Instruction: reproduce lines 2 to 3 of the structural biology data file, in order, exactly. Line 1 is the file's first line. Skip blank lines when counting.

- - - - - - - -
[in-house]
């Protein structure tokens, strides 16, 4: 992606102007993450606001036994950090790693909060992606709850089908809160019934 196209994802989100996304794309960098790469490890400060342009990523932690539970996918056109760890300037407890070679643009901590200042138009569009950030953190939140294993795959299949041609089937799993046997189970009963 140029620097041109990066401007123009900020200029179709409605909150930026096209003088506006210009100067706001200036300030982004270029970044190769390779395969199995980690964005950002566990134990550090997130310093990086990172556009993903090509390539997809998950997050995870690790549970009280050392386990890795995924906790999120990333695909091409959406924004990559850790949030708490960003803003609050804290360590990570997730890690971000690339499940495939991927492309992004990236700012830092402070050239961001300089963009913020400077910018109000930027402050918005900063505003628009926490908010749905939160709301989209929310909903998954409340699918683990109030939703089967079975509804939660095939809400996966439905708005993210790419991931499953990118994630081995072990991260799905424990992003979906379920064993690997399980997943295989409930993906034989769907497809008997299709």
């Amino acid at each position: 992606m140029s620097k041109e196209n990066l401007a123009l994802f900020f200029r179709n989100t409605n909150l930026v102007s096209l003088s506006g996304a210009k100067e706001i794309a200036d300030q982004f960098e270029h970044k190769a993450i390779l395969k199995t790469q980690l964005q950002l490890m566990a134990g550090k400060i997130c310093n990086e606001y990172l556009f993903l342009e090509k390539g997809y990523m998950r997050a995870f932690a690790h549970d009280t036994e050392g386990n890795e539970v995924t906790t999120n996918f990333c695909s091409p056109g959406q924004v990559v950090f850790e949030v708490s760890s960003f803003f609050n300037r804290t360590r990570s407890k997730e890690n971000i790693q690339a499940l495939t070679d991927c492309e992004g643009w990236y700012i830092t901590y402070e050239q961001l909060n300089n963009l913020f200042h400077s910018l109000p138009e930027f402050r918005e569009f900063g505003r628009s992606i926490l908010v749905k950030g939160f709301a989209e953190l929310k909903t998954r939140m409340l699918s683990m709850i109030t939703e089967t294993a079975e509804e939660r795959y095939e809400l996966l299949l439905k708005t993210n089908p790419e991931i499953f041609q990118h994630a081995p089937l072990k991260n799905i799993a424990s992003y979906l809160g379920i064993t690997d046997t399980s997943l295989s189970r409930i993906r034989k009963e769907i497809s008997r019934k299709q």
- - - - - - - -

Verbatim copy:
């Protein structure tokens, strides 16, 4: 992606102007993450606001036994950090790693909060992606709850089908809160019934 196209994802989100996304794309960098790469490890400060342009990523932690539970996918056109760890300037407890070679643009901590200042138009569009950030953190939140294993795959299949041609089937799993046997189970009963 140029620097041109990066401007123009900020200029179709409605909150930026096209003088506006210009100067706001200036300030982004270029970044190769390779395969199995980690964005950002566990134990550090997130310093990086990172556009993903090509390539997809998950997050995870690790549970009280050392386990890795995924906790999120990333695909091409959406924004990559850790949030708490960003803003609050804290360590990570997730890690971000690339499940495939991927492309992004990236700012830092402070050239961001300089963009913020400077910018109000930027402050918005900063505003628009926490908010749905939160709301989209929310909903998954409340699918683990109030939703089967079975509804939660095939809400996966439905708005993210790419991931499953990118994630081995072990991260799905424990992003979906379920064993690997399980997943295989409930993906034989769907497809008997299709």
């Amino acid at each position: 992606m140029s620097k041109e196209n990066l401007a123009l994802f900020f200029r179709n989100t409605n909150l930026v102007s096209l003088s506006g996304a210009k100067e706001i794309a200036d300030q982004f960098e270029h970044k190769a993450i390779l395969k199995t790469q980690l964005q950002l490890m566990a134990g550090k400060i997130c310093n990086e606001y990172l556009f993903l342009e090509k390539g997809y990523m998950r997050a995870f932690a690790h549970d009280t036994e050392g386990n890795e539970v995924t906790t999120n996918f990333c695909s091409p056109g959406q924004v990559v950090f850790e949030v708490s760890s960003f803003f609050n300037r804290t360590r990570s407890k997730e890690n971000i790693q690339a499940l495939t070679d991927c492309e992004g643009w990236y700012i830092t901590y402070e050239q961001l909060n300089n963009l913020f200042h400077s910018l109000p138009e930027f402050r918005e569009f900063g505003r628009s992606i926490l908010v749905k950030g939160f709301a989209e953190l929310k909903t998954r939140m409340l699918s683990m709850i109030t939703e089967t294993a079975e509804e939660r795959y095939e809400l996966l299949l439905k708005t993210n089908p790419e991931i499953f041609q990118h994630a081995p089937l072990k991260n799905i799993a424990s992003y979906l809160g379920i064993t690997d046997t399980s997943l295989s189970r409930i993906r034989k009963e769907i497809s008997r019934k299709q």